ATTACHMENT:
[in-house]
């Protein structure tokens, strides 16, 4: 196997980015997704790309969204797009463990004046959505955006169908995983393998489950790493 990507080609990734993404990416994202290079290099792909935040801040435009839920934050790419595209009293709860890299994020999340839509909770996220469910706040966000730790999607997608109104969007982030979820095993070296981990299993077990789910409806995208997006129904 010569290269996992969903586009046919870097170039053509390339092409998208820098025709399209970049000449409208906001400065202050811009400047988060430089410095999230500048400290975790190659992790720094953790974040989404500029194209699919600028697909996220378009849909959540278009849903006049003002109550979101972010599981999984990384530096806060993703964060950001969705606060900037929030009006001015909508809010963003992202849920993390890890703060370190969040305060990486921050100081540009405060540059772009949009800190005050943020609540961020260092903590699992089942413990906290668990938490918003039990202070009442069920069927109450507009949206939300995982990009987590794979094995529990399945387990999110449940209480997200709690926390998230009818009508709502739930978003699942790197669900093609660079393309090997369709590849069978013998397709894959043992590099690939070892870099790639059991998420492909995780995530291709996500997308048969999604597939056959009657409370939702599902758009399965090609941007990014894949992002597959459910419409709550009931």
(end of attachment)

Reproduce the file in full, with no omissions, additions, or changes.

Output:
[in-house]
């Protein structure tokens, strides 16, 4: 196997980015997704790309969204797009463990004046959505955006169908995983393998489950790493 990507080609990734993404990416994202290079290099792909935040801040435009839920934050790419595209009293709860890299994020999340839509909770996220469910706040966000730790999607997608109104969007982030979820095993070296981990299993077990789910409806995208997006129904 010569290269996992969903586009046919870097170039053509390339092409998208820098025709399209970049000449409208906001400065202050811009400047988060430089410095999230500048400290975790190659992790720094953790974040989404500029194209699919600028697909996220378009849909959540278009849903006049003002109550979101972010599981999984990384530096806060993703964060950001969705606060900037929030009006001015909508809010963003992202849920993390890890703060370190969040305060990486921050100081540009405060540059772009949009800190005050943020609540961020260092903590699992089942413990906290668990938490918003039990202070009442069920069927109450507009949206939300995982990009987590794979094995529990399945387990999110449940209480997200709690926390998230009818009508709502739930978003699942790197669900093609660079393309090997369709590849069978013998397709894959043992590099690939070892870099790639059991998420492909995780995530291709996500997308048969999604597939056959009657409370939702599902758009399965090609941007990014894949992002597959459910419409709550009931």